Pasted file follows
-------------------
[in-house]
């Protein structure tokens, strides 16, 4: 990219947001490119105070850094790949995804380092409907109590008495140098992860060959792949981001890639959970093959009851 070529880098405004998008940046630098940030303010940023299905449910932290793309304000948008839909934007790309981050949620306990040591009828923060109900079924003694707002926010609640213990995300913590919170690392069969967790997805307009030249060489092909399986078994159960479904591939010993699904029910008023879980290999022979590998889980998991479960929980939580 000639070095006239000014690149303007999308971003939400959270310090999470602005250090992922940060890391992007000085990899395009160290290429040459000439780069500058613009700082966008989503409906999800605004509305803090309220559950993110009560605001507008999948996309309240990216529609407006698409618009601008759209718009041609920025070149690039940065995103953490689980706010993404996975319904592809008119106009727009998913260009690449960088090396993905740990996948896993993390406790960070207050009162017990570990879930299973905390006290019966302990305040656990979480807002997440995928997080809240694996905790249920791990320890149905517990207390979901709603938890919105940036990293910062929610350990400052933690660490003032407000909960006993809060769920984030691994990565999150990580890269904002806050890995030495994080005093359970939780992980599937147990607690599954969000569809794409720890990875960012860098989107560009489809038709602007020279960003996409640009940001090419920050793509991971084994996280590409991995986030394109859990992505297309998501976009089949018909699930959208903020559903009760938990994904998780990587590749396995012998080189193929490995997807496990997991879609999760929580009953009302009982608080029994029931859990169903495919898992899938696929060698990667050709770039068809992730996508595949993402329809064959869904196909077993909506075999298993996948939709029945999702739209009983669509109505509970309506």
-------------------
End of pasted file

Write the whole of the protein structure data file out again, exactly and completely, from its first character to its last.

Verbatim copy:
[in-house]
């Protein structure tokens, strides 16, 4: 990219947001490119105070850094790949995804380092409907109590008495140098992860060959792949981001890639959970093959009851 070529880098405004998008940046630098940030303010940023299905449910932290793309304000948008839909934007790309981050949620306990040591009828923060109900079924003694707002926010609640213990995300913590919170690392069969967790997805307009030249060489092909399986078994159960479904591939010993699904029910008023879980290999022979590998889980998991479960929980939580 000639070095006239000014690149303007999308971003939400959270310090999470602005250090992922940060890391992007000085990899395009160290290429040459000439780069500058613009700082966008989503409906999800605004509305803090309220559950993110009560605001507008999948996309309240990216529609407006698409618009601008759209718009041609920025070149690039940065995103953490689980706010993404996975319904592809008119106009727009998913260009690449960088090396993905740990996948896993993390406790960070207050009162017990570990879930299973905390006290019966302990305040656990979480807002997440995928997080809240694996905790249920791990320890149905517990207390979901709603938890919105940036990293910062929610350990400052933690660490003032407000909960006993809060769920984030691994990565999150990580890269904002806050890995030495994080005093359970939780992980599937147990607690599954969000569809794409720890990875960012860098989107560009489809038709602007020279960003996409640009940001090419920050793509991971084994996280590409991995986030394109859990992505297309998501976009089949018909699930959208903020559903009760938990994904998780990587590749396995012998080189193929490995997807496990997991879609999760929580009953009302009982608080029994029931859990169903495919898992899938696929060698990667050709770039068809992730996508595949993402329809064959869904196909077993909506075999298993996948939709029945999702739209009983669509109505509970309506």